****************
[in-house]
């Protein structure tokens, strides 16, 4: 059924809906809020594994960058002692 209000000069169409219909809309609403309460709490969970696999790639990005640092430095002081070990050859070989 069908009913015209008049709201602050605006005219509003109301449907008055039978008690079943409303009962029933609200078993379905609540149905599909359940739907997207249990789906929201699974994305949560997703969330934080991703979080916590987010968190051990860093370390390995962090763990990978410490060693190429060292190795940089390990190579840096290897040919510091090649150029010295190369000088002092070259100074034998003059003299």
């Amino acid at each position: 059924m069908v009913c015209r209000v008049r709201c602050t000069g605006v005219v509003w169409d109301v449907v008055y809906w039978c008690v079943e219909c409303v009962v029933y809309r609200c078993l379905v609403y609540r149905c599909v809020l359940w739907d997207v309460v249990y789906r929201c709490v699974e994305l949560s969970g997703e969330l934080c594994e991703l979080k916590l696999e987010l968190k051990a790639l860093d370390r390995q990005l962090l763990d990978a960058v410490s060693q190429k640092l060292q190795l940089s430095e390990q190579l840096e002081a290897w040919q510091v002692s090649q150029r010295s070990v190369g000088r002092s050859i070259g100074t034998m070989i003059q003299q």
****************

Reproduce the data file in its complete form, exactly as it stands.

[in-house]
């Protein structure tokens, strides 16, 4: 059924809906809020594994960058002692 209000000069169409219909809309609403309460709490969970696999790639990005640092430095002081070990050859070989 069908009913015209008049709201602050605006005219509003109301449907008055039978008690079943409303009962029933609200078993379905609540149905599909359940739907997207249990789906929201699974994305949560997703969330934080991703979080916590987010968190051990860093370390390995962090763990990978410490060693190429060292190795940089390990190579840096290897040919510091090649150029010295190369000088002092070259100074034998003059003299």
């Amino acid at each position: 059924m069908v009913c015209r209000v008049r709201c602050t000069g605006v005219v509003w169409d109301v449907v008055y809906w039978c008690v079943e219909c409303v009962v029933y809309r609200c078993l379905v609403y609540r149905c599909v809020l359940w739907d997207v309460v249990y789906r929201c709490v699974e994305l949560s969970g997703e969330l934080c594994e991703l979080k916590l696999e987010l968190k051990a790639l860093d370390r390995q990005l962090l763990d990978a960058v410490s060693q190429k640092l060292q190795l940089s430095e390990q190579l840096e002081a290897w040919q510091v002692s090649q150029r010295s070990v190369g000088r002092s050859i070259g100074t034998m070989i003059q003299q």